Feature: Farmers eager to dish out agenda for change
By Jean Duron-Abangan
Tagum City (27 October) -- It's a season for change.
While the youth sector expects to see a change of the country's political landscape, small farmers want to dish out food agenda instead of they be given rice, noodles and sardines during election season.
About 10 people's organizations and non-government organizations espousing agricultural development, recently gathered at the Bulwagan ng Lalawigan in a food caucus that tackled "Confronting the Food Question Amid the Crisis."
Among them were the Davao Provinces Rural Development Institutes, Inc. (DPRDI), Philippine Network of Rural Development Institutes (Philnet-RDI), Pambansang Kilusan ng Samahang Magsasaka (PAKISAMA), Social Action Ministry Diocese of Tagum, Builders for Empowerment and Human Rights Advocates Network, Development Round Table Series and the Kilusan ng mga Samahan ng Maralitang Mamamayan sa Kanayunan (KASAMAKA).
Among others, the group aimed to come up with a policy agenda on food and agriculture that politicians can adopt as their platform of governance as small farmers are starting to realize that political candidates should present concrete agenda rather than "empty promises."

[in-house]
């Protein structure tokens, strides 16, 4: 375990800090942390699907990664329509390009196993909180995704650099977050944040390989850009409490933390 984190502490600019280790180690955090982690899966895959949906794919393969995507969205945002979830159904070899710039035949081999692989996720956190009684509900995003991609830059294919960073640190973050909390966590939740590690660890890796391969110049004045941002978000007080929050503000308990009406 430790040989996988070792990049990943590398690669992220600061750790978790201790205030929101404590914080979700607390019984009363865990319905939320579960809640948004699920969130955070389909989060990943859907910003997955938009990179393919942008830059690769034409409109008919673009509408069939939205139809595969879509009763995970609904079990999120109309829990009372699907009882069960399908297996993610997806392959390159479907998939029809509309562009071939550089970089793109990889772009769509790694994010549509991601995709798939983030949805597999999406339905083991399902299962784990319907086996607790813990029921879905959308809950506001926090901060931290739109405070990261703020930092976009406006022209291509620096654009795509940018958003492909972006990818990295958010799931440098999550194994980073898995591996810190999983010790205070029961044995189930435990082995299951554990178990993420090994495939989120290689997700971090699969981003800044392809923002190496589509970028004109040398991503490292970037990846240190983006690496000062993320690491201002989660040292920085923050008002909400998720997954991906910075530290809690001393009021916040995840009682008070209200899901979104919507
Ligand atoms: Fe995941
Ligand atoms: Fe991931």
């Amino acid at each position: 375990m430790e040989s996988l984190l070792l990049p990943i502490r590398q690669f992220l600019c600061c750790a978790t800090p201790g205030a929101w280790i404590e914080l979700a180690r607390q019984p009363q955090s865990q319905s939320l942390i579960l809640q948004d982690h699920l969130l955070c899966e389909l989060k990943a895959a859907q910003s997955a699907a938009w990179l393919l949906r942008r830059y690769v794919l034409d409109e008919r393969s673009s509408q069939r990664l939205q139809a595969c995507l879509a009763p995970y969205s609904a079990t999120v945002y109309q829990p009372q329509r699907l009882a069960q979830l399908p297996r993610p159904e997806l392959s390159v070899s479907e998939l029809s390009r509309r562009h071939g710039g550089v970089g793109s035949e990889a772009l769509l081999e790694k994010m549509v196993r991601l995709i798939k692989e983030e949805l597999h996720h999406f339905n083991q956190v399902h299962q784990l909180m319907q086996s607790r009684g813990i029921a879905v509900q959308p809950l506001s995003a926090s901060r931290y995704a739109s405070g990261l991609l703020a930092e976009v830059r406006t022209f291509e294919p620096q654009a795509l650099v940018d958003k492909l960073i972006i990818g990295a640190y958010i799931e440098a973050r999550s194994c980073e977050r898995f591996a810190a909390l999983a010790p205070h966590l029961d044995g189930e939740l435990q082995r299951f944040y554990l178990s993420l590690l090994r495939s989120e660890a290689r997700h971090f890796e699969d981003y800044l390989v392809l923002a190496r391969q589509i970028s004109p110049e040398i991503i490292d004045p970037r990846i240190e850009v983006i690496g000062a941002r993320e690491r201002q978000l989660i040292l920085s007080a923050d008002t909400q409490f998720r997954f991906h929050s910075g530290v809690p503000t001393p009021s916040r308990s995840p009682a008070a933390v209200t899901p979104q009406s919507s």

In analyzing the food and agriculture situation in Mindanao, Philippine Network of Rural Development Institutes (Phil-Net RDI) Vice Chairperson Salvador Feranil said Mindanao has yet to reach food sufficiency level because much of its produce are export-oriented products.
He revealed that hunger has remained a problem in the country thought it has been banking on agriculture.
The December 2008 survey of the Social Weather Station found out that 4.3 million Filipinos were in a state of involuntary hunger and that 1.43 million of those were in Mindanao.
As typhoons Ondoy and Pepeng which hit the country late September and early October this year, left an estimated P30 billion damage to agriculture, infrastructure and properties, he expected more Filipinos would go hungry.
Mindanao is expected to supply the country's consumption needs being the country's food basket, but Feranil said most of Mindanao's produce are export crops and not for local consumption.
Mindanao is contributing only 23 percent to 25 percent rice production to the overall national production. "We have low average production of rice in Mindanao," Feranil said.
"We need to have (higher) rice production. What we have are crops going out of Mindanao," he said in his talk during the event.
Agricultural productivity of Mindanao has also been affected by armed encounters between government forces and rebel groups, displacing an estimated 250,000 individuals in affected areas.
"We can just imagine its impact on food and agricultural production," he said referring to armed conflict occurrences.
Meanwhile, Mindanao agriculture so does with the rest of the country, has yet to reach its optimal of production because investment on food and agriculture has been low.
Feranil pointed out the need for more government funding to be spent for irrigation system and for fertilization to boost the country's agricultural production.
In summing up his presentation, Feranil suggested politicians to consider adopting policies on agriculture, and that farmers dish out what they want politicians can do for them.
"It's about time that our dealings (with politicians) should be like that," he said. (PIA XI/JMDA) [top]